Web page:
Donations from several well-known librarians have resulted in the quick growth of the LGBTQ (Lesbian, Gay, Bisexual, Transgender, Queer/Questioning) Collection, making it the largest such collection of LGBTQ children’s and young adult literature in the nation.
Michael Cart gave the initial 200+ books. Cart, who lives in Indiana, is the former director of the Beverly Hills Public Library. He is an author, editor, and leader in the American Library Association (ALA), where he received the Grolier Award for lifetime achievement in promoting literature for young people. He recently made headlines as an organized group worked to have his anthology Love and Sex: Ten Stories of Truth banned from a high school in Mount Holly, New York.
Cart’s gift inspired a second donation of nearly 200 books from his friend, Kathleen Horning, director of the Cooperative Children’s Book Center at the University of Wisconsin-Madison and author of From Cover to Cover: Evaluating and Reviewing Children’s Books. Horning is a past president of both the Association for Library Services to Children and the United States Board on Books for Young People. She has served on many book award committees, including the Newbery Committee.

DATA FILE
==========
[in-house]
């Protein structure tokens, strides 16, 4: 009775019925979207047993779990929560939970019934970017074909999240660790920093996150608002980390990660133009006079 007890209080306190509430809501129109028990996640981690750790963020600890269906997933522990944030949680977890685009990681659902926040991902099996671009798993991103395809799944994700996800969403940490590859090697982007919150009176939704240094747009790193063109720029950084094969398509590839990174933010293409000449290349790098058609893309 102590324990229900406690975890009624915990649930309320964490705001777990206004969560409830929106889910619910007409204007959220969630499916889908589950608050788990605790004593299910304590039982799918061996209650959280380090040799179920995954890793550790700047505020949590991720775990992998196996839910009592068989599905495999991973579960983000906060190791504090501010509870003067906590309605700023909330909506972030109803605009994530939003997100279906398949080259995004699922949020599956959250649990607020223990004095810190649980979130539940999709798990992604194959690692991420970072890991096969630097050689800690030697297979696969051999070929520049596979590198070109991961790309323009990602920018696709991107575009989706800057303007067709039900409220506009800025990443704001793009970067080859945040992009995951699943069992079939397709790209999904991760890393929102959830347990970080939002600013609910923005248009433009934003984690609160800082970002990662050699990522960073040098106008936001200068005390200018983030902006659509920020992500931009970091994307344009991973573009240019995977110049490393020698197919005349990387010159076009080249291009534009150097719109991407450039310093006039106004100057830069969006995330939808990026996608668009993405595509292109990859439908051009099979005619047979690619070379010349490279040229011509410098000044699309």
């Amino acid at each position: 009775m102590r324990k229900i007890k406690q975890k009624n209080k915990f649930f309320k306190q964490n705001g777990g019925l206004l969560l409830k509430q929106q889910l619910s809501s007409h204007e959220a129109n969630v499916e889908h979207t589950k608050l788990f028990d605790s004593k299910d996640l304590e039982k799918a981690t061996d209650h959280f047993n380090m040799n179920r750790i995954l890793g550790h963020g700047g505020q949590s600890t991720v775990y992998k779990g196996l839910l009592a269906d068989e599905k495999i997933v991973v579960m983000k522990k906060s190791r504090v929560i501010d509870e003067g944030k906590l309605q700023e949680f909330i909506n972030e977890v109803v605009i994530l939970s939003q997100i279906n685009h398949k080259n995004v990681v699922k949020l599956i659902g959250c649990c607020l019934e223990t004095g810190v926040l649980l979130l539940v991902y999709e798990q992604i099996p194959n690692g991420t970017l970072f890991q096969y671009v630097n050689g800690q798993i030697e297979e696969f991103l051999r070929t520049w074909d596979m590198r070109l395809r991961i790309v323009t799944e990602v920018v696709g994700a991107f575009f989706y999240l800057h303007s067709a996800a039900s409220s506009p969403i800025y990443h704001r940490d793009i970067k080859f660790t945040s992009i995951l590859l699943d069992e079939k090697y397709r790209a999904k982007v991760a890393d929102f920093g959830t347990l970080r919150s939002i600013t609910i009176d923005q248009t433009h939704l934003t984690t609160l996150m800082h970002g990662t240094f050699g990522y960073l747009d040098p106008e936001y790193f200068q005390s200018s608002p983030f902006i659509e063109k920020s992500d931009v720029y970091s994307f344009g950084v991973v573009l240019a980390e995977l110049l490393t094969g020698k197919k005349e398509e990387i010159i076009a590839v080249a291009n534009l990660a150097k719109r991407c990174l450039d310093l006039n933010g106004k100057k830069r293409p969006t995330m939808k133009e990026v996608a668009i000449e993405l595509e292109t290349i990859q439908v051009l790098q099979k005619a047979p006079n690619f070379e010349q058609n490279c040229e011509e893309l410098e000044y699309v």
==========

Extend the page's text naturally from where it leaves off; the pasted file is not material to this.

This gift includes picture books, young adult novels, board books, anthologies, advance reading copies, and some bilingual and translated titles. The first book for children to depict LGBTQ issues appeared in 1967. Horning’s gift includes Jesse’s Dream Skirt (1979), the first picture book about a transgender child, and the 1989 self-published edition of Heather has Two Mommies, which went on to trade publication and controversy. The 1980 picture book Oh, Boy! Babies!, which shows boys caring for babies, comes with recommendations from Dr. Spock and Abigail Van Buren, presumably to help adults cope with this revolutionary concept. Gloria Goes to Gay Pride and How Would You Feel if Your Dad was Gay?, both from 1991, are early picture books about lesbian and gay families.
The gift was includes a collection of articles and early bibliographies on LGBTQ subjects. The Center seeks the papers of authors, illustrators, and publishers of LGBTQ literature for young people. Please contact the Center if you would like to donate papers or to help with this project, making the Arne Nixon Center the primary national repository for this genre.
At a time when harassment, bullying, and suicides are affecting all of our communities, these books offer hope and understanding that “It gets better.”